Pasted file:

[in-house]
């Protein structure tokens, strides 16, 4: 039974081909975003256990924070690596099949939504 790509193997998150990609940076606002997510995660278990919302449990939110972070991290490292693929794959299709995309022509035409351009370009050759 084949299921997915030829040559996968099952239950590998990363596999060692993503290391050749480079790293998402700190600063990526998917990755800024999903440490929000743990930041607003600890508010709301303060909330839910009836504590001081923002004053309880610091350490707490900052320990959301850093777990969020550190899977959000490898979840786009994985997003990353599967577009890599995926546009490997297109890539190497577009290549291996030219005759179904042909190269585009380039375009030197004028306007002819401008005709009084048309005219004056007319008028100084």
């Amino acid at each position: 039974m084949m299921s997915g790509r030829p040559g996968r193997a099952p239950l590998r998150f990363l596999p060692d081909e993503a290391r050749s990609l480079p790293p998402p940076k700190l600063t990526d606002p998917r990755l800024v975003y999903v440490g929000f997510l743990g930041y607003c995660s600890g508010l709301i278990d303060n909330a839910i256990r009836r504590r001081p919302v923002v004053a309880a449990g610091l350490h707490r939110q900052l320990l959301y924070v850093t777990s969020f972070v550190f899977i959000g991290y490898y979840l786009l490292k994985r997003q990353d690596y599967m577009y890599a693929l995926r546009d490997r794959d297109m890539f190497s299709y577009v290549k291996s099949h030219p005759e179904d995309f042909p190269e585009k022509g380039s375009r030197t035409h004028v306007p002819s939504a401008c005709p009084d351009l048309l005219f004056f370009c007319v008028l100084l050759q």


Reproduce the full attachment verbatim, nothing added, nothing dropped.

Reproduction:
[in-house]
């Protein structure tokens, strides 16, 4: 039974081909975003256990924070690596099949939504 790509193997998150990609940076606002997510995660278990919302449990939110972070991290490292693929794959299709995309022509035409351009370009050759 084949299921997915030829040559996968099952239950590998990363596999060692993503290391050749480079790293998402700190600063990526998917990755800024999903440490929000743990930041607003600890508010709301303060909330839910009836504590001081923002004053309880610091350490707490900052320990959301850093777990969020550190899977959000490898979840786009994985997003990353599967577009890599995926546009490997297109890539190497577009290549291996030219005759179904042909190269585009380039375009030197004028306007002819401008005709009084048309005219004056007319008028100084």
């Amino acid at each position: 039974m084949m299921s997915g790509r030829p040559g996968r193997a099952p239950l590998r998150f990363l596999p060692d081909e993503a290391r050749s990609l480079p790293p998402p940076k700190l600063t990526d606002p998917r990755l800024v975003y999903v440490g929000f997510l743990g930041y607003c995660s600890g508010l709301i278990d303060n909330a839910i256990r009836r504590r001081p919302v923002v004053a309880a449990g610091l350490h707490r939110q900052l320990l959301y924070v850093t777990s969020f972070v550190f899977i959000g991290y490898y979840l786009l490292k994985r997003q990353d690596y599967m577009y890599a693929l995926r546009d490997r794959d297109m890539f190497s299709y577009v290549k291996s099949h030219p005759e179904d995309f042909p190269e585009k022509g380039s375009r030197t035409h004028v306007p002819s939504a401008c005709p009084d351009l048309l005219f004056f370009c007319v008028l100084l050759q």